The Centre for Cities has looked at second-rank provincial towns and cities like Sunderland and Preston (a category that would also include Stockport):
In Sunderland’s case the city centre suffers from a lack of scale – out-of-town employment sites limit the number of commuters into the centre each day. This limits footfall which in turn limits lunch time and evening demand on the High Street and in restaurants and bars.It seems fairly obvious that a thriving employment sector will benefit both shops and pubs. However, they argue that simply limiting out-of-town development is unlikely to have much impact, and that much more attention needs to be given to the positive factors that will increase activity in town centres.
It works the other way, too, as Leg-Iron points out here. Deter people from visiting pubs, and they won’t visit the nearby shops either.
It also doesn’t help when local councils take measures, for whatever reason, that lead to a reduction in town centre footfall. For example, I saw the following comment on another blog:
In my local town the council have:One would expect that particular town (which I think is one of the London boroughs) has also experienced numerous pub closures, although no doubt one of the more down-market Wetherspoons is doing OK next to the 99p store. Pedestrianisation of town centre streets, while it may create a more attractive retail experience during the daytime, can all too easily turn them into intimidating dead zones once the shops have closed.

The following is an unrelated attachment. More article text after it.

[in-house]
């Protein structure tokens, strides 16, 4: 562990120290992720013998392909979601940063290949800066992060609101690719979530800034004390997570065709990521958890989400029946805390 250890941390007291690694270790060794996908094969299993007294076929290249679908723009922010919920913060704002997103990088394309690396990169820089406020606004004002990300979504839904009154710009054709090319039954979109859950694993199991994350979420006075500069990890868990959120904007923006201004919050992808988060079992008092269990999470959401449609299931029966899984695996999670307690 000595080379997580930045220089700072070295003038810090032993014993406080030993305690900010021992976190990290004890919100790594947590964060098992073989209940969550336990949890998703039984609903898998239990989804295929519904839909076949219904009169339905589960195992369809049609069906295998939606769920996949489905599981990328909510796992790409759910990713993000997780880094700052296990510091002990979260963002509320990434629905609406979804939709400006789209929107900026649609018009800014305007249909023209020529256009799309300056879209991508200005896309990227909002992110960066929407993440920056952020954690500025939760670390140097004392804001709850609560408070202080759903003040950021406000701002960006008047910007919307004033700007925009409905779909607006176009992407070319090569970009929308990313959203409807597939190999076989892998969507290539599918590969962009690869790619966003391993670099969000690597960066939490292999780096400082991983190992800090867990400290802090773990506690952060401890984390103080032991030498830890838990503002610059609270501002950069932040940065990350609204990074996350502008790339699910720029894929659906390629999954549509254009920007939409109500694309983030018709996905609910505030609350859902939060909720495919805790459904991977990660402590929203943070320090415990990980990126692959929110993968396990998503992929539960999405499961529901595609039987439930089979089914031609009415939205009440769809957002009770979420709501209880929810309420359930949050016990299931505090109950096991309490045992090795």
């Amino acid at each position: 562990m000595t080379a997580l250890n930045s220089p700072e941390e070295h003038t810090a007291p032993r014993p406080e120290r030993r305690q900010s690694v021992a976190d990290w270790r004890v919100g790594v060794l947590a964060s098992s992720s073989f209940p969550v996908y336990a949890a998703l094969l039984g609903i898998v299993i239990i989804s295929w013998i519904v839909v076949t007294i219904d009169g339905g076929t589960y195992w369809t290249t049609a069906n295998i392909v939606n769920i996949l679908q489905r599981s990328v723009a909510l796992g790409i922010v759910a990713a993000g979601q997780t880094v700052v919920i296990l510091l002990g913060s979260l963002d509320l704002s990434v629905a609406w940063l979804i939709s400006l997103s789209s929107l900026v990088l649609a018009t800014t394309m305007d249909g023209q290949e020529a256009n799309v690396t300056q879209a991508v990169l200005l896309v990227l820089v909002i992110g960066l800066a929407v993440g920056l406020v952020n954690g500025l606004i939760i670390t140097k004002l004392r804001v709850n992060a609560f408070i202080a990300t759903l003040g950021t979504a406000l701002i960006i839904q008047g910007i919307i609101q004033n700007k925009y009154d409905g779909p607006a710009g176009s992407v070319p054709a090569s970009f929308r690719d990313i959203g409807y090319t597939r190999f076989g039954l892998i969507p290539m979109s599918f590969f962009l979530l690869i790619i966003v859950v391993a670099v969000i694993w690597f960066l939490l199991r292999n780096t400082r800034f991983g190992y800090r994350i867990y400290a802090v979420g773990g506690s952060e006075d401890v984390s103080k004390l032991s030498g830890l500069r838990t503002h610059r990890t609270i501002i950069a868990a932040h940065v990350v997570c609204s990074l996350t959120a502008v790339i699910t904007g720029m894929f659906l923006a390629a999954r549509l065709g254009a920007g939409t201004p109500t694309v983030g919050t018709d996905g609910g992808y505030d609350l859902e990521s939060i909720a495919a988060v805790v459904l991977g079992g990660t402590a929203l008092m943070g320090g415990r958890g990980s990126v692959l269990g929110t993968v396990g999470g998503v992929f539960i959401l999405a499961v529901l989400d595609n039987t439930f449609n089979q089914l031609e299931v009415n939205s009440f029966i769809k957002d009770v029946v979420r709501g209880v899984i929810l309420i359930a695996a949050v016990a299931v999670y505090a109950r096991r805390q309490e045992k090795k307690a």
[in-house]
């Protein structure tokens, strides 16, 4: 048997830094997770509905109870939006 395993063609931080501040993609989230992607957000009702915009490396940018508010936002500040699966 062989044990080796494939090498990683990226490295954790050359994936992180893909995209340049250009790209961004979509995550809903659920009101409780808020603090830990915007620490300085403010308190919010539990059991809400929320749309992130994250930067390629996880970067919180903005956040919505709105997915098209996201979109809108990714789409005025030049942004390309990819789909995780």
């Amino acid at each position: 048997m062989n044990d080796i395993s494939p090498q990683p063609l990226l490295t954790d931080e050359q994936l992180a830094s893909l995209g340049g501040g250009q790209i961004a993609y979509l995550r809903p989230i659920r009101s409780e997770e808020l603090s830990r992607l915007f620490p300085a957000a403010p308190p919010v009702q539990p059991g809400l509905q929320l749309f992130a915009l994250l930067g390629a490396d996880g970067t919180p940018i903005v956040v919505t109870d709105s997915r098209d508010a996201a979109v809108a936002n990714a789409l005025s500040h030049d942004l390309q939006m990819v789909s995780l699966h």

- raised all the car parking charges
- closed one large car park completely
- pedestrianised the High Street
- lowered the speed limit on all the approach roads
- installed loads of speed bumps
- installed loads more traffic lights at minor junctions
- closed all the public toilets
- closed the two theatres
- demolished the ice rink
and there's probably more that I can't think of just now.
And guess what (1) - the High Street is full of empty shops, charity shops, pound shops, and short-term tat generally and also guess what (2) the same council is wringing its hands wondering how it can save the High Street.
It's a cliché, but you couldn't make it up.
It also has to be recognised that, just as with pubs, a range of social changes are working against high street shopping. Most of the closed pubs are never coming back, and neither are most of the 25% of shops currently vacant in some town centres. There needs to be a focus on what works in the 21st century context, not a naïve belief that a bit more stimulus will bring the good old days back.
Another idea that has been expressed to me is that the revival of residential development in town and city centres has proved beneficial in sustaining the pubs in those areas. However, I’m not entirely convinced that’s a particularly strong factor. As I’ve argued before, the idea that the typical pattern of pub use is to come home, have your tea and go out for a few pints is very much exaggerated, and the presence of nearby chimneypots is no guarantee of trade. To a large extent, people visit pubs because they’re out and about doing other things. That pubs in Manchester city centre are conspicuously thriving when in many other places they’re not is a function of the city centre being a strong hub for retail, employment, entertainment and public transport, not because a lot of new flats have been built there.